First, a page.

RSS

The Man Booker Prize 2015

Man+Booker+2015

  • On 29 July 2015  nominations for The Man Booker Prize were announced.
  • I have attempted in the past to read some of the books, but have failed miserably.
  • My sincerest apologies to the last three winners: Richard Flanagan, Eleanor Catton und Hilary Mantel.
  • I have promised  Claire at Word by Word and my favorite Bookstore in The Netherlands  Boekhandel Stevens 
  • to read a shortlist compiled by my own intuition and give a brief impression of each book.
  • My  short reviews  will appear at the end of my vacation blog break before the final winner is declared.

My shortlist is:

 
Leave a comment

Posted by on August 2, 2015 in Uncategorized

 

Au Revoir #NeedVacation

keep reading clean later keep-reading

30 July:  Im Netz ist jeder Leser ein Kritiker

  1. I read this entire article in German. It took me hours to finish it…!
  2. Many interesting points were made and new German literary blogs introduced.
  3. Experienced professional book bloggers were very critical of  amateur  blogs.
  4. Wolfgang Tischer compared them to ‘nette Mädels die Bücher ganz toll finden’.
  5. They rehash the narrative and sum up by saying the main character didn’ t appeal to them.
  6. Even worse is the long and predictable trace of ‘followers with puppy-like devotion’ …
  7. …who place comments that have nothing to do with debate or polemic.
  8. Every one is just TOO friendly, sycophantic  and ‘kuschelig’  cozy!

Conclusion:

  • Amateur bloggers are replacing the ‘professional review sections’.
  • They criticize literature and in their own right, are not qualified as ‘lettered’.
  • Sie haben zu weinig  Fachwissen ( knowledge)

Last thoughts:

  1. This  article was at times hard to digest….
  2. …but I must admit the points were well made.
  3. I am rethinking my blogging future.
  4. It is time to read, learn languages
  5. without feeling I must
  6. …add more critiques on the internet.
  7. I NEED a vacation !
  8. There will be no more REVIEWS from Nancy for a few weeks.
  9. I will keep the blog open.
  10. I will follow  other blogs.
  11. I will  keep track of my challenges and language learning
  12. Now it is time to say  ‘Au Revoir’, see you in September!

And  remember my motto….    ” keep reading and clean later !”

 
14 Comments

Posted by on July 30, 2015 in Uncategorized

 

Mistral: Nobel prize 1904 ‘Contes de Provence’

Arles Van-Gogh-Nuit-etoilee-au-dessus-du-Rhone-Arles-1888

Nuit étoilée au-dessus du Rhône, Arles, Provence  1888, Musée d’Orsay,

  • Author:  Frédéic Mistral  (1830- 1914)
  • Genre: fables d’animaux, facétieux (humorus),  galéjades (tall tales)
  • Title:  Contes de Provence
  • Table of Contents:  278 pages
  • Publication: 2009
  • Timeline:  stories written between 1860 – 1892
  • Setting: Provence, France

Introduction:

  • Mistral’s stories are rooted in the history, landscape and folklore of his beloved Provence.
  • He presents morals and everyday life lessons.
  • Mistral uses  pigs, chickens, cows, donkeys, rabbits, mice, cats
  • …and birds (passereau, chardonneret, merles, cigales, moineau)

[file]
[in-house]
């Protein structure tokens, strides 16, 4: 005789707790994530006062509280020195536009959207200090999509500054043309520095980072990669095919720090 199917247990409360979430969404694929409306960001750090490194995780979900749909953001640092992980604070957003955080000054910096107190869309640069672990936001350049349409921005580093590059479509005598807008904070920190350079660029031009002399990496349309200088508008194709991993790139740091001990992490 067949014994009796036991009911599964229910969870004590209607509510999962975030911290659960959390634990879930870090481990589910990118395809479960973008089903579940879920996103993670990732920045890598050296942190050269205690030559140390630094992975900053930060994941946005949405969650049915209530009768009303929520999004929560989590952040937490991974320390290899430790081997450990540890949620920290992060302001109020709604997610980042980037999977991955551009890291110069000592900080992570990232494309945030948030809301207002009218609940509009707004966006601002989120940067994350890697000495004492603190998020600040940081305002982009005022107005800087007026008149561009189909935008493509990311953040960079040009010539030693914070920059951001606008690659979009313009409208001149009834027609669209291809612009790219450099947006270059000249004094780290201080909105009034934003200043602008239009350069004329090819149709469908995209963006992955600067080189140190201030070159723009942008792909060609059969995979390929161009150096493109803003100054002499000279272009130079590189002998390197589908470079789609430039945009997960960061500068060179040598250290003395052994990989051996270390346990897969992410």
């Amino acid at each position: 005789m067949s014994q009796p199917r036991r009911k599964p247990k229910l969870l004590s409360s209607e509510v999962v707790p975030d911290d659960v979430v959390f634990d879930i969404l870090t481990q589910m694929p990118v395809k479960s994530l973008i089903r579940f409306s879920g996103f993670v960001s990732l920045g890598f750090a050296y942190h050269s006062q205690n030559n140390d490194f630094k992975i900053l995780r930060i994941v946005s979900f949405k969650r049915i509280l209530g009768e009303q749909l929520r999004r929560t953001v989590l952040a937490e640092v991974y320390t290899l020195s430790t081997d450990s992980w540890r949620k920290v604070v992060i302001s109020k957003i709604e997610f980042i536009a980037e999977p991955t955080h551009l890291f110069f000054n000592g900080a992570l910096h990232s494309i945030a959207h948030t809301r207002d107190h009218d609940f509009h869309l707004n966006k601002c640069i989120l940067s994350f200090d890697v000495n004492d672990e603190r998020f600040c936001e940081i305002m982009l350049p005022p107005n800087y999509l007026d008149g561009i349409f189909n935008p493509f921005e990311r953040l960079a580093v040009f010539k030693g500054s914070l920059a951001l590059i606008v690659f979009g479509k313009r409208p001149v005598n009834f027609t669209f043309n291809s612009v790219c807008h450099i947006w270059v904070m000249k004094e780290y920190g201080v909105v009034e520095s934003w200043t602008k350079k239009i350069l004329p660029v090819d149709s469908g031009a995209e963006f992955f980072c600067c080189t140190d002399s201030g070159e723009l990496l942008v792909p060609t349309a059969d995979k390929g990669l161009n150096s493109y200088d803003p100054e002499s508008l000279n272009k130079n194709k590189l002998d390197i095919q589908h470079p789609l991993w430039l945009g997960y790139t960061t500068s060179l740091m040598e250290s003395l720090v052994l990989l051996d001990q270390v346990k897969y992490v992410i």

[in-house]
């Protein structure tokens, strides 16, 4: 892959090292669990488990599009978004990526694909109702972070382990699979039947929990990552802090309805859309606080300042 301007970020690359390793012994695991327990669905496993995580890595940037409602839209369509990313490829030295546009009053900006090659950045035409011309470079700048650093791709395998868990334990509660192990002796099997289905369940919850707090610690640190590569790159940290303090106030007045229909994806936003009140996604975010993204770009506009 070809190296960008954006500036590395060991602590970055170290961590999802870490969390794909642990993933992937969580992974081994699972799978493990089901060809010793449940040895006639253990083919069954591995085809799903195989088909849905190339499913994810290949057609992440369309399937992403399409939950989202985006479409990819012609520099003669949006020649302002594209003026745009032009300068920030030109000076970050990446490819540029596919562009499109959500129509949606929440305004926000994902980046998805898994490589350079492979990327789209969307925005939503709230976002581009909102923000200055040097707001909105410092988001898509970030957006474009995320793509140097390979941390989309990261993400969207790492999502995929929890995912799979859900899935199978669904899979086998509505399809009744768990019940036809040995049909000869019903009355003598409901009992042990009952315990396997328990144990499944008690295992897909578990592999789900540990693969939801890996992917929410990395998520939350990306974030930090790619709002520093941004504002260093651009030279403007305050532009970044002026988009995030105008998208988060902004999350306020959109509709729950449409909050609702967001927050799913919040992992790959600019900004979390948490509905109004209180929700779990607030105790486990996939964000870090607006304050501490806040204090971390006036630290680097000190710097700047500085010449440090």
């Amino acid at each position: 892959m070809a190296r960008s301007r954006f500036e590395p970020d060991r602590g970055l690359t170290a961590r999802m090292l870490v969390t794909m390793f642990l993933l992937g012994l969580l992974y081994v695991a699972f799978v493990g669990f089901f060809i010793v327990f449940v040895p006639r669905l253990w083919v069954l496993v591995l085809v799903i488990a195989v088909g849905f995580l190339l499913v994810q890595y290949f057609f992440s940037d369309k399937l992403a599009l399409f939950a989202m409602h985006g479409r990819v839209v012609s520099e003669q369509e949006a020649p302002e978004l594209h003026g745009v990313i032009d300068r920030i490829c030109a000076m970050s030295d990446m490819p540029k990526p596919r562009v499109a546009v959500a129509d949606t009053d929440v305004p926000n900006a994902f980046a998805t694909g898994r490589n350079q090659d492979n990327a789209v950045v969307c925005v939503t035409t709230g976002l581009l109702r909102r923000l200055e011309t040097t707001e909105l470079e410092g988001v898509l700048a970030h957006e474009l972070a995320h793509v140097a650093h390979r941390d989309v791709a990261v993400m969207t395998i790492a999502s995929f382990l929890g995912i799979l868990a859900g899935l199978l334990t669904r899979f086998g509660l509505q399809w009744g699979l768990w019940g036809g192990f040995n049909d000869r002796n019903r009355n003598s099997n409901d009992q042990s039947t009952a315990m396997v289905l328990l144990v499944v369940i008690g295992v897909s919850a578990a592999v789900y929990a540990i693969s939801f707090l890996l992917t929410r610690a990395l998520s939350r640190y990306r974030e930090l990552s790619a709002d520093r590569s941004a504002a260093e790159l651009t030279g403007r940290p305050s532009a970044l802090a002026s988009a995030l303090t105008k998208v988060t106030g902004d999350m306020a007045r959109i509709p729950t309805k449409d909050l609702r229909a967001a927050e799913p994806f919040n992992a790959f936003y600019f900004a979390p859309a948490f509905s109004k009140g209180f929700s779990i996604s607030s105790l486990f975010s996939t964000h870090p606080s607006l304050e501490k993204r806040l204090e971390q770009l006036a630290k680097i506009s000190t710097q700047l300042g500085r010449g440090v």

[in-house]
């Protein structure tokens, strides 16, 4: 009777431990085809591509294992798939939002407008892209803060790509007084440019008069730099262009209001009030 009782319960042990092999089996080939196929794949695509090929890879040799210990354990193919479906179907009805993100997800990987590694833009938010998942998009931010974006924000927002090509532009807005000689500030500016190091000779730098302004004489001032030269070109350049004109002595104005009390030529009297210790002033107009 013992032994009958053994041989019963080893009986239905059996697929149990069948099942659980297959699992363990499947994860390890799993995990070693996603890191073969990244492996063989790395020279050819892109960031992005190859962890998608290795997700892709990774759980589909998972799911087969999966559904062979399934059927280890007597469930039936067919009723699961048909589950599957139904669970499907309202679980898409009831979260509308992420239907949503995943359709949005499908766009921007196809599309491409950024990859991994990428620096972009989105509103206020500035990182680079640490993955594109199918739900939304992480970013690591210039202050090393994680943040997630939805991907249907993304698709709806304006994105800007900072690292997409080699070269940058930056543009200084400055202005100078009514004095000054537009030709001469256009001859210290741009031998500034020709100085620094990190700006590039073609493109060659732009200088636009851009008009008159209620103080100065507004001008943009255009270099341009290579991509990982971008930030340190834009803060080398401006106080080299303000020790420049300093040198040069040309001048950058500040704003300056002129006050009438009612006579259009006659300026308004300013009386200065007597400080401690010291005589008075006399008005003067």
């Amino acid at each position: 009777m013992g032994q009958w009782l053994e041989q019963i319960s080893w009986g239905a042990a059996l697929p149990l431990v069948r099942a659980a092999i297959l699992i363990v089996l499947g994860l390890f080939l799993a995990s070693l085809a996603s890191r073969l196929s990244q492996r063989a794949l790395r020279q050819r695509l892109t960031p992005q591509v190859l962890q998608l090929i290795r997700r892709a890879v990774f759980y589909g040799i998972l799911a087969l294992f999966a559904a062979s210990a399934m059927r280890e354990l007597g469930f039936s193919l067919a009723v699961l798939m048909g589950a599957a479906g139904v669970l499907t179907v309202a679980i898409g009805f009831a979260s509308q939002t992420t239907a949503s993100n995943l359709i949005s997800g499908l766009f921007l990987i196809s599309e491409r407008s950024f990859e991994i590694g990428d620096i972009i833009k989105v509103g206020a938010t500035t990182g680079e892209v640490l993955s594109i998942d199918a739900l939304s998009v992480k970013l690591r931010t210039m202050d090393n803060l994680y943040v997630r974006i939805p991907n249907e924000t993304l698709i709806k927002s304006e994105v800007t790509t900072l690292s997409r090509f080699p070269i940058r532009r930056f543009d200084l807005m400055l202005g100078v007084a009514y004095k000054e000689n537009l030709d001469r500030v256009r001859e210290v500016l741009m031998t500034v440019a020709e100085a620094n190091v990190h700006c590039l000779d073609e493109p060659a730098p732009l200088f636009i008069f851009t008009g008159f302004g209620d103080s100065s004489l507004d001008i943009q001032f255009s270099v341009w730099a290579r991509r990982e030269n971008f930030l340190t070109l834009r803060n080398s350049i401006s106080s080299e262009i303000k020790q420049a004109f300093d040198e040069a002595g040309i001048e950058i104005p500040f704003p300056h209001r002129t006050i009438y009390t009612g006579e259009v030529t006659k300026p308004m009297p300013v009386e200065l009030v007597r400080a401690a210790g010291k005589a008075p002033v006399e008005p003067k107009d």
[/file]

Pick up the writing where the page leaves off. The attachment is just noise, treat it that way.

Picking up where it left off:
• …as his preferred  barnyard animals. No turtles or snakes!
  • Animal Fables included: wolf, grasshopper, flea, fox, louse, fly, ant,  cuckoo and lark (coquillade).
  • Mistral pokes fun at the church referring to bishops, le curé, nuns, Pope John XXII, the Trinity, God, St. Peter, St. John, The Virgin Mary, St. Joseph, St.Christopher Père abbé.
  • People were  hen-pecked husbands, thieves, dishonest shopkeepers, millers and little old widows.
  • The stories contain  many rascals and simpletons:  abêti – butor – nigaud – garnement – capon – bélître – benêt – niais –  gueusot – gueux – coquin – poulisson.
  • Rarely is there a ‘finaud’  – a wily, clever fellow.

Contes merveilliux:

  •  Favette: (litte fava bean – favette)
  • The poor farmer with 14 children and a demanding wife  climbs on the beanstalk to reach Heaven’s Gate.
  • St. Peter searches in Heaven’s to find items that can help ‘le vieux’.
  • He finds the Last Supper’s tablecloth, the donkey that carried
  • …the Holy Family out of Egypt and St. Christopher’s walking stick.
  •  L’Homme Juste:
  • A young father searches far and wide for a godfather for his son.
  • Three candidates offer their services as the ‘ just man’.
  • They are  St. Peter, The Good Lord and Death.
  • Which one will the father choose and why?
  • Simple story with an important message.

Légendes Chrétiennes: 

  • Les Trois Moissonneurs:  ( three harvesters)
  • Incognito St. Peter, The Good Lord and St John offer to harvest the wheat for a farmer.
  • The harvest is gathered with divine help….
  • …but the miserly farmer is in for a surprise!
  • La Scie (the saw) –  St. Joseph was tormented by the devil.
  • Lucifer chipped the blades of his woodwork knives.
  • But St. Joseph remained calm.
  • He fastened the knife to a piece of wood and
  • …invented (with God’s help) a new tool… the saw!

Contes d’ Animaux:  Animals  speak, reason and demonstrate a moral lesson.

  • The fleas and the fox:
  • Pesky nuisances just want a place to loaf around on the fox’s fur.
  • The fox goes swimming and drowns all the fleas.